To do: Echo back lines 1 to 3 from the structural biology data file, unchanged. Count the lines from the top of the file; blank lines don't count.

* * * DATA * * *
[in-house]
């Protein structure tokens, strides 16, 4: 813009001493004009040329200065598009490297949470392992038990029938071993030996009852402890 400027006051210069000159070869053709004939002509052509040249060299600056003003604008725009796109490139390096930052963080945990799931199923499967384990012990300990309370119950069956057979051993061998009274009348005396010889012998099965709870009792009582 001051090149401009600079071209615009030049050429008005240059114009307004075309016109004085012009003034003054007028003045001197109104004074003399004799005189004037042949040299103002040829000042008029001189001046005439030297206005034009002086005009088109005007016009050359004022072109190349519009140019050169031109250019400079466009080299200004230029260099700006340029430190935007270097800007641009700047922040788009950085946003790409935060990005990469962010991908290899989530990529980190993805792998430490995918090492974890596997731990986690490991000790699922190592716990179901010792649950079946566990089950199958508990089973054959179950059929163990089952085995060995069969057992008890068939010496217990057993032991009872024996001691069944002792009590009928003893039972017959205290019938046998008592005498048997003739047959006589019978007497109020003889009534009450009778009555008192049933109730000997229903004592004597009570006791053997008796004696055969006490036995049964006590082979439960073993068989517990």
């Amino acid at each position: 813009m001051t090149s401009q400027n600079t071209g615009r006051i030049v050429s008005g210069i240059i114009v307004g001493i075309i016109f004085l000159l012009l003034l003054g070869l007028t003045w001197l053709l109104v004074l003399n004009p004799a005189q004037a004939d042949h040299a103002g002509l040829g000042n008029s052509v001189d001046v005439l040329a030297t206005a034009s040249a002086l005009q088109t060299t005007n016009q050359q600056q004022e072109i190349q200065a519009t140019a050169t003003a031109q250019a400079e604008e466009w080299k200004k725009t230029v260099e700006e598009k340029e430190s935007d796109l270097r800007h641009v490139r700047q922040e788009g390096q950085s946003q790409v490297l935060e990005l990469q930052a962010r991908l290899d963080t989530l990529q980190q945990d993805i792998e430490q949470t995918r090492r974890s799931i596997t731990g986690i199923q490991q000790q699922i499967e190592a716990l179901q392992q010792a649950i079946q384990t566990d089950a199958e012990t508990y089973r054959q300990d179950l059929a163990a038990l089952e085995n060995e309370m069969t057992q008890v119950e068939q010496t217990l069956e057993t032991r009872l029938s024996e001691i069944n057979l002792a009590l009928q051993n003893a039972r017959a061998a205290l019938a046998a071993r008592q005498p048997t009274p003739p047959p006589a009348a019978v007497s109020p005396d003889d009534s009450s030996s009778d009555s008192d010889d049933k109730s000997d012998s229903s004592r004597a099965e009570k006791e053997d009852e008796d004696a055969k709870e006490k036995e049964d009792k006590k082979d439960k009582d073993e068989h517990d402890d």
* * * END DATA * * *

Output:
[in-house]
């Protein structure tokens, strides 16, 4: 813009001493004009040329200065598009490297949470392992038990029938071993030996009852402890 400027006051210069000159070869053709004939002509052509040249060299600056003003604008725009796109490139390096930052963080945990799931199923499967384990012990300990309370119950069956057979051993061998009274009348005396010889012998099965709870009792009582 001051090149401009600079071209615009030049050429008005240059114009307004075309016109004085012009003034003054007028003045001197109104004074003399004799005189004037042949040299103002040829000042008029001189001046005439030297206005034009002086005009088109005007016009050359004022072109190349519009140019050169031109250019400079466009080299200004230029260099700006340029430190935007270097800007641009700047922040788009950085946003790409935060990005990469962010991908290899989530990529980190993805792998430490995918090492974890596997731990986690490991000790699922190592716990179901010792649950079946566990089950199958508990089973054959179950059929163990089952085995060995069969057992008890068939010496217990057993032991009872024996001691069944002792009590009928003893039972017959205290019938046998008592005498048997003739047959006589019978007497109020003889009534009450009778009555008192049933109730000997229903004592004597009570006791053997008796004696055969006490036995049964006590082979439960073993068989517990």
């Amino acid at each position: 813009m001051t090149s401009q400027n600079t071209g615009r006051i030049v050429s008005g210069i240059i114009v307004g001493i075309i016109f004085l000159l012009l003034l003054g070869l007028t003045w001197l053709l109104v004074l003399n004009p004799a005189q004037a004939d042949h040299a103002g002509l040829g000042n008029s052509v001189d001046v005439l040329a030297t206005a034009s040249a002086l005009q088109t060299t005007n016009q050359q600056q004022e072109i190349q200065a519009t140019a050169t003003a031109q250019a400079e604008e466009w080299k200004k725009t230029v260099e700006e598009k340029e430190s935007d796109l270097r800007h641009v490139r700047q922040e788009g390096q950085s946003q790409v490297l935060e990005l990469q930052a962010r991908l290899d963080t989530l990529q980190q945990d993805i792998e430490q949470t995918r090492r974890s799931i596997t731990g986690i199923q490991q000790q699922i499967e190592a716990l179901q392992q010792a649950i079946q384990t566990d089950a199958e012990t508990y089973r054959q300990d179950l059929a163990a038990l089952e085995n060995e309370m069969t057992q008890v119950e068939q010496t217990l069956e057993t032991r009872l029938s024996e001691i069944n057979l002792a009590l009928q051993n003893a039972r017959a061998a205290l019938a046998a071993r008592q005498p048997t009274p003739p047959p006589a009348a019978v007497s109020p005396d003889d009534s009450s030996s009778d009555s008192d010889d049933k109730s000997d012998s229903s004592r004597a099965e009570k006791e053997d009852e008796d004696a055969k709870e006490k036995e049964d009792k006590k082979d439960k009582d073993e068989h517990d402890d």